Well, civilization was a double-edged sword from the very start. Social stratification freed up some people's time for non-essential cultural production and condemned others to lives of mindless drudgery. Should we all be mindless drudges (a hellish averaging of the world income)? Should we all be leisured cultural elites (a utopian vision of some kind of highly mechanized future)? Probably there will always be some inequality. The future is a curious unexplored land, a murky obscured distance stretching so far and mysteriously we spend our whole lives in travel and discovery only to find that we die having experienced but a small piece of the seemingly infinite total territory. Perhaps that's why I like the grand vistas of the past. There are still frustrating uncertainties to be sure, not to mention trompe l'oeil illusions and deliberate deceptions. But studying the past is like getting to live for more than 2000 years, the early bits a vague and fairy-tale childhood, the middle parts full of painful and exciting growing pains, the most recent parts like being an adult saddled with the full and overwhelming complexities of life.
But I am going very much astray from my subject.
A pretty important fellow talked to us in the afternoon. He was a former ambassador, and current member of a think-tank. Right now he's working on mediating an improvement in Sino-Japanese relations, and was able to give a really informed view about them, as well as about Taiwan (it was one of his ambassadorial postings), U.S.-China relations (his specialty in the think-tank) and so forth. He was a fascinating guy, a real moderate, which I must emphasize because for some reason "conservative" and "think-tank" are so often associated that the latter almost seems to imply the former. But not in this case. Or if so, then I'm drifting right without noticing it. China, in fact, is a complicated political issue. It makes strange bedfellows, such as a different--quite anti-China--think-tank he mentioned which is comprised of former cold-war hawks on the right and labor activists on the left. His general view of U.S. policy toward China was that it has been basically unchanging for six successive administrations. Various presidents have tried to change it with disastrous results. It's stayed the same because there's no way to change it, at least no way that brings improvement.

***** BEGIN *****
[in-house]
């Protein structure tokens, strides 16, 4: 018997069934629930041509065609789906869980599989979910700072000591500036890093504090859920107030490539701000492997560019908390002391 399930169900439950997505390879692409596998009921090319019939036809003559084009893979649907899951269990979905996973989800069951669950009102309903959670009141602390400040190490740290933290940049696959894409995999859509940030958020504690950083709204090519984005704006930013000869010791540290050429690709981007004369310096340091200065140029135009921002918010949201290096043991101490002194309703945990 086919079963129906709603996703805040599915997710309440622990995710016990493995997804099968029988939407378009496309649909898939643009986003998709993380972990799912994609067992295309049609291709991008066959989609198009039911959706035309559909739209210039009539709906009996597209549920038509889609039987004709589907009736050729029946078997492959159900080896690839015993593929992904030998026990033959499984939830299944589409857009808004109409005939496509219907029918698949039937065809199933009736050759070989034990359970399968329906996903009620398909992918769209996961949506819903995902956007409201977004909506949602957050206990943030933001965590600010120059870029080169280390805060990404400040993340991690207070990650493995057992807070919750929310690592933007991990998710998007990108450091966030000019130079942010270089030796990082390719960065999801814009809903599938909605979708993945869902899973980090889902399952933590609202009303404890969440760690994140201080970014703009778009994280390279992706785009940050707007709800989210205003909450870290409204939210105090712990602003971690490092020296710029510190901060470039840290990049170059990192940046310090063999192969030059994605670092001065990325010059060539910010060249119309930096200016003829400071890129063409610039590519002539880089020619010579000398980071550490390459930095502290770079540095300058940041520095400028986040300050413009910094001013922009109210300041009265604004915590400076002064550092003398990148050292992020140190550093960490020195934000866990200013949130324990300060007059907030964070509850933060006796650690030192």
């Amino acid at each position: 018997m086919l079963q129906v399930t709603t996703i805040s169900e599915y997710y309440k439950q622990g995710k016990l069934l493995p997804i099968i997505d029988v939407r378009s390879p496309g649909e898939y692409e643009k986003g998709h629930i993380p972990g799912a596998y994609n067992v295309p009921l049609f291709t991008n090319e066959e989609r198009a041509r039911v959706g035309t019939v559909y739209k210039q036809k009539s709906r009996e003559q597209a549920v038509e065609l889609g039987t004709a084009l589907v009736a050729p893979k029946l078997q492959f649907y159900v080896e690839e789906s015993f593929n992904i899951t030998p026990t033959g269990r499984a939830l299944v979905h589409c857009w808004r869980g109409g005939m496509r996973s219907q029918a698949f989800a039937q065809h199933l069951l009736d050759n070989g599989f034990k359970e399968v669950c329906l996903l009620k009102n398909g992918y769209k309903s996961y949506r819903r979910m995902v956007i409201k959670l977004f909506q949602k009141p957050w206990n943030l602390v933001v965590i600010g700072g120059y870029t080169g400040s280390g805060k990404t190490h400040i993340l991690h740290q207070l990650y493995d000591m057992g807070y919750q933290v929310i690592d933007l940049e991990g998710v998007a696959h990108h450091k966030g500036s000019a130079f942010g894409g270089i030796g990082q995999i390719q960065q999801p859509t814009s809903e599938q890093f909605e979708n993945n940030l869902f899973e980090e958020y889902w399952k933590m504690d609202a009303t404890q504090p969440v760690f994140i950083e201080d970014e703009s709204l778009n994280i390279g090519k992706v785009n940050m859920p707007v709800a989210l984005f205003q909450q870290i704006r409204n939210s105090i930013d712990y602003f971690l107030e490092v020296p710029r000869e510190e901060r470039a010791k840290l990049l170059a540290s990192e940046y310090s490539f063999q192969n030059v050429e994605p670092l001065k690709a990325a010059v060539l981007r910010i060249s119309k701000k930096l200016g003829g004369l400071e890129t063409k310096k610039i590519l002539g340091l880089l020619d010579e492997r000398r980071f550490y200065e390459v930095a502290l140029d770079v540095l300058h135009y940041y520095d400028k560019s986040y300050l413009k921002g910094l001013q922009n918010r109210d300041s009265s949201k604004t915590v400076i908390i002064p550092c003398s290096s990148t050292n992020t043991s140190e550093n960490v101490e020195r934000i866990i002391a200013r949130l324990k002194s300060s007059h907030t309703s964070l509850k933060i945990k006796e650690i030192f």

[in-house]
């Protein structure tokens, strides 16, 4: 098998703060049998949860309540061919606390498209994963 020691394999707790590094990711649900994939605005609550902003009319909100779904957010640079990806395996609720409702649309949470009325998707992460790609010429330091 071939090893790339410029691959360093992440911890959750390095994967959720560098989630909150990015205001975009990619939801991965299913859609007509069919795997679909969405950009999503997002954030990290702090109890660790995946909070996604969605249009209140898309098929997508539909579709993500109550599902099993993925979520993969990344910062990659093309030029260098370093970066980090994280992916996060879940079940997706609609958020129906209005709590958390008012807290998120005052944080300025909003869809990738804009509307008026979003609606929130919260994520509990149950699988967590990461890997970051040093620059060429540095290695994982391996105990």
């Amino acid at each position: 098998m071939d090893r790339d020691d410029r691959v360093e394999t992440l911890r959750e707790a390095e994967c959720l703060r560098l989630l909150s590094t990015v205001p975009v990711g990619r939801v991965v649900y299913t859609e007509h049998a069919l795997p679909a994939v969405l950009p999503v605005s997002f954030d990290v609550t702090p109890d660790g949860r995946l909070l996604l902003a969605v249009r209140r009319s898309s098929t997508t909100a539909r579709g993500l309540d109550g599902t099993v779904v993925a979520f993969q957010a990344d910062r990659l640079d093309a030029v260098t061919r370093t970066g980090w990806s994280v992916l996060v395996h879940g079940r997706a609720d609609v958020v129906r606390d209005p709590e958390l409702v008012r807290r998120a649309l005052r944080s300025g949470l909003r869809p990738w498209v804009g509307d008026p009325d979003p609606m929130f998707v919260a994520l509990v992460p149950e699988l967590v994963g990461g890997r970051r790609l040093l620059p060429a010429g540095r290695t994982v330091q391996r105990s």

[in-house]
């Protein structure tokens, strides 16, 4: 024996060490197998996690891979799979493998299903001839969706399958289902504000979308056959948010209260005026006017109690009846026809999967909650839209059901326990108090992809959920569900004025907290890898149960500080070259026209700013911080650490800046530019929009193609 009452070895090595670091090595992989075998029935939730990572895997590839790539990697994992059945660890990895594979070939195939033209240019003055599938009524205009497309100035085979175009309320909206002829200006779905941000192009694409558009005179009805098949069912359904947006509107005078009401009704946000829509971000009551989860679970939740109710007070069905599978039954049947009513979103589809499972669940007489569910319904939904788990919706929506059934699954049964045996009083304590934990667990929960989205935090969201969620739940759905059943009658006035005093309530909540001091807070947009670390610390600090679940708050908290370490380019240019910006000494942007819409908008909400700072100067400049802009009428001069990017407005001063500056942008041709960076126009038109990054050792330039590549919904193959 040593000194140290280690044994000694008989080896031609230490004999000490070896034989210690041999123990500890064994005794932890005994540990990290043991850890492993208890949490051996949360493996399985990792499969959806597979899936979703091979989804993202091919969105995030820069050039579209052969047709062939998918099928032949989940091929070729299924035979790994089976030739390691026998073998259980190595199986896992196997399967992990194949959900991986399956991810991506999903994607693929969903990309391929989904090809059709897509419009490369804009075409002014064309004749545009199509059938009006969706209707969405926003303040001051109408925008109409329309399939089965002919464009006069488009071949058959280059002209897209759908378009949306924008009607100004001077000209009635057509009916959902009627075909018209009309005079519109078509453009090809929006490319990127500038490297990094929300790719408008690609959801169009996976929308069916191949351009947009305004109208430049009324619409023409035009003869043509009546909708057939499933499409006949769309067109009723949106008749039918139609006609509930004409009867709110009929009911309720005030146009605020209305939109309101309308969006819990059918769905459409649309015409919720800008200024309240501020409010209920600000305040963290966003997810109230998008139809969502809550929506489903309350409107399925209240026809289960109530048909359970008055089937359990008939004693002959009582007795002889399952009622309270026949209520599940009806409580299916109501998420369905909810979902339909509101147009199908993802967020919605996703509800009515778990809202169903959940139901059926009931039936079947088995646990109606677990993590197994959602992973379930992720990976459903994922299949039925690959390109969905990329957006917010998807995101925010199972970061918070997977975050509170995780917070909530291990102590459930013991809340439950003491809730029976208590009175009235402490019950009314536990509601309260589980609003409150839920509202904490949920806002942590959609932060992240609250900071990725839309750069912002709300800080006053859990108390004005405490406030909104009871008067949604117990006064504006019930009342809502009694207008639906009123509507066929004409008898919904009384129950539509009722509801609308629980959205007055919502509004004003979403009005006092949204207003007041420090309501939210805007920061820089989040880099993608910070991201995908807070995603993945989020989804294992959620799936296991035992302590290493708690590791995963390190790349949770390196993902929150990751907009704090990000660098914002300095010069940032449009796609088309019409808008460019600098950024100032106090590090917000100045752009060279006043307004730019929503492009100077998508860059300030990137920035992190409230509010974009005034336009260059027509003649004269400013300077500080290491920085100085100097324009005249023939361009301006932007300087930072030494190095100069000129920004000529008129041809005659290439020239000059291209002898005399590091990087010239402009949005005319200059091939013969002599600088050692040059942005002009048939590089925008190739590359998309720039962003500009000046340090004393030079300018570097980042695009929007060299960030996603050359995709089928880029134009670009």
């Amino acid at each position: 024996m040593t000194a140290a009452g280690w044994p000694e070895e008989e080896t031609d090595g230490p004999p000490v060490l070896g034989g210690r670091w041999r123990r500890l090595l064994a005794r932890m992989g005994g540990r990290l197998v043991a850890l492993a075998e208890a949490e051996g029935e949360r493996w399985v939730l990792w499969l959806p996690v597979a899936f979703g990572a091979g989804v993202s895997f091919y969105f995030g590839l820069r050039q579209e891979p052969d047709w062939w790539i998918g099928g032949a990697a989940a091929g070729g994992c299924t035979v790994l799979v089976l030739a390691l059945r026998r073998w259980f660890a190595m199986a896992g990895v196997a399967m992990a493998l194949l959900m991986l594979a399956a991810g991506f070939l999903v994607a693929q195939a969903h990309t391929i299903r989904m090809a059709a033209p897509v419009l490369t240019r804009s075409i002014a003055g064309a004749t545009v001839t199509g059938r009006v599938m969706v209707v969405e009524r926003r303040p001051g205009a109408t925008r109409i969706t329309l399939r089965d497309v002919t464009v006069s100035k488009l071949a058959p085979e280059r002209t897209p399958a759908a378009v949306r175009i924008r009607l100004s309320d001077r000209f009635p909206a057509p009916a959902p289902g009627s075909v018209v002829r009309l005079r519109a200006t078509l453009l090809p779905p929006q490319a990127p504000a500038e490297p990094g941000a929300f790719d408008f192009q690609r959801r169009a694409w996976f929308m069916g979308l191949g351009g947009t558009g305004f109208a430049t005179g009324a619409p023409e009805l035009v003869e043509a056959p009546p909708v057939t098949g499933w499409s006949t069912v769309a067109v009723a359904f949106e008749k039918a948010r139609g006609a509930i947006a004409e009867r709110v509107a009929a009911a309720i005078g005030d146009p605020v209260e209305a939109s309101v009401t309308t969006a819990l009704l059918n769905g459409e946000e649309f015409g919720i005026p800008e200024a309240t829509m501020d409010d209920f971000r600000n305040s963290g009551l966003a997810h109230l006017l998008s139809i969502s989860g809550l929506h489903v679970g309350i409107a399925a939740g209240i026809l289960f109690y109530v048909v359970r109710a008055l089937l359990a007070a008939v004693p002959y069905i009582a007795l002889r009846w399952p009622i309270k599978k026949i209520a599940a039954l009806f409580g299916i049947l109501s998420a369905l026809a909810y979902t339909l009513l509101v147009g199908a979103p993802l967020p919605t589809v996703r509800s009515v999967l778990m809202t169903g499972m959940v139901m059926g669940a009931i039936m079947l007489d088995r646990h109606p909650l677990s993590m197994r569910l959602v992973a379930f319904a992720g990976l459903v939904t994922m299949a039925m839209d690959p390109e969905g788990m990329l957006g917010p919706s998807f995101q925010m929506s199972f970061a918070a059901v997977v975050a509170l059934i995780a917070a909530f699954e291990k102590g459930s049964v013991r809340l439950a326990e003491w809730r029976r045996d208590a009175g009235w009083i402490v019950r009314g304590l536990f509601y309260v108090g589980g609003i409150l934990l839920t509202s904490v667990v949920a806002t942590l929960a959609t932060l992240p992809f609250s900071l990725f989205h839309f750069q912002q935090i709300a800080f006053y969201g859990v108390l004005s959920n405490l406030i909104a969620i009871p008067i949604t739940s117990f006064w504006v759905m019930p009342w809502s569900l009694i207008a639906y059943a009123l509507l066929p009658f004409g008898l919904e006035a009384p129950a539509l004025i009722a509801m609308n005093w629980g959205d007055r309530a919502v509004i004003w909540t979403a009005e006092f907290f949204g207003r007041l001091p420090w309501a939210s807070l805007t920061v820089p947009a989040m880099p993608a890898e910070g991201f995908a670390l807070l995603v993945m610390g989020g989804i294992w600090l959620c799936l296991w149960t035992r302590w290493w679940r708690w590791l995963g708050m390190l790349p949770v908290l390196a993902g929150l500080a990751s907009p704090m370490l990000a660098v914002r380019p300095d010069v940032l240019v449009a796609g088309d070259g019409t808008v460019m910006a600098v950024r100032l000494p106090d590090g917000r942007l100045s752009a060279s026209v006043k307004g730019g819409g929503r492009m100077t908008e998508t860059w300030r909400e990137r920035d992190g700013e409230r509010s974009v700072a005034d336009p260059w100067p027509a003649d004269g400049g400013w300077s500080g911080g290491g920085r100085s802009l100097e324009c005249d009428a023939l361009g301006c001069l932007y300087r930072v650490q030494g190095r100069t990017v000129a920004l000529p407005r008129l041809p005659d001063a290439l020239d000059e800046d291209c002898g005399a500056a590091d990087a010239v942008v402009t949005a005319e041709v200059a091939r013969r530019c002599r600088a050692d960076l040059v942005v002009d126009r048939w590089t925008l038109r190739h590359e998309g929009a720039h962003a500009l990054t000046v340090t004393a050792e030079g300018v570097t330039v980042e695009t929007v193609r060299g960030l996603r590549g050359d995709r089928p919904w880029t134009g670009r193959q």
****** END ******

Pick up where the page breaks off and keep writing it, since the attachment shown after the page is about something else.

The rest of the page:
The fellow talked for a while, but mostly answered questions. He struck me as very candid and very well-informed. I think we got to have him talking with us in order that we can have the best possible information on what's going on politically insofar as it relates to us, a real cut above the news media, if you see what I mean. Well, we're the State Dept.'s investment, after all, and we're a better investment if we're better informed! So it was again a feeling (for me) of getting a crash course in current events. This one was a really good crash course. Uncharacteristically, I was quite riveted--probably because it lacked the eye-glazing repetition, sensationalism, and obvious propagandizing of news media.
One thing he said, which brought together a bunch of other things I had been hearing, was that the only way to achieve human rights objectives with China is by focusing on issues that the government is either tolerant of or outright in support of. One that's hot right now is the idea of "rule of law." (Not a new one for China of course, if one looks at the whole of history!) American expertise in how to achieve this is actually reasonably welcome, though he emphasized that China has a long way to go (despite their de jure liberal constitution). Envision a supreme court ruling going against something the party wanted--that's how far. Still, in many things progress could be made and in fact is being made.
I could go on and on about all this, but it's getting late. There's nothing much notable about the rest of the day. Warm goodbyes to new acquaintances (friends? contacts?). I made my way back through the three separate trains. I was totally worn out by the time I got to the Junction, and, realizing I would face a half hour wait for the shuttle to Princeton and another half hour walk home (with suitcase in tow), decided on a 10 minute taxi ride instead. Exhorbitantly expensive (I really hate taking taxis in small towns, or at all actually)--why, it was like $2 a minute!!!--but it was pretty great to collapse into my own little house at 10:30 PM rather than 11:30 PM.
Today I have been exceedingly unproductive. The weather has been awful (rainy, hot, muggy), and I miss Colin a lot. He won't be back for another two days. I have to go to a baby-shower in the City tomorrow. I don't feel like virtuously working on my China trip or on my dissertation or on packing, all of which I really should be doing. Instead, I shopped around for a lighter, more reliable laptop. Bought a bigger suitcase and some Princeton junk for little presents to Chinese contacts (as recommended). (That crap is expensive.) Contemplated time differences. Ate weird food as part of the clean out the fridge effort. Got a headache. Eventually, I did some interesting bits of dissertation research, but haven't quite had the energy to write them up. Sigh. A downish day after all that excitement. Well, perhaps tomorrow will be better.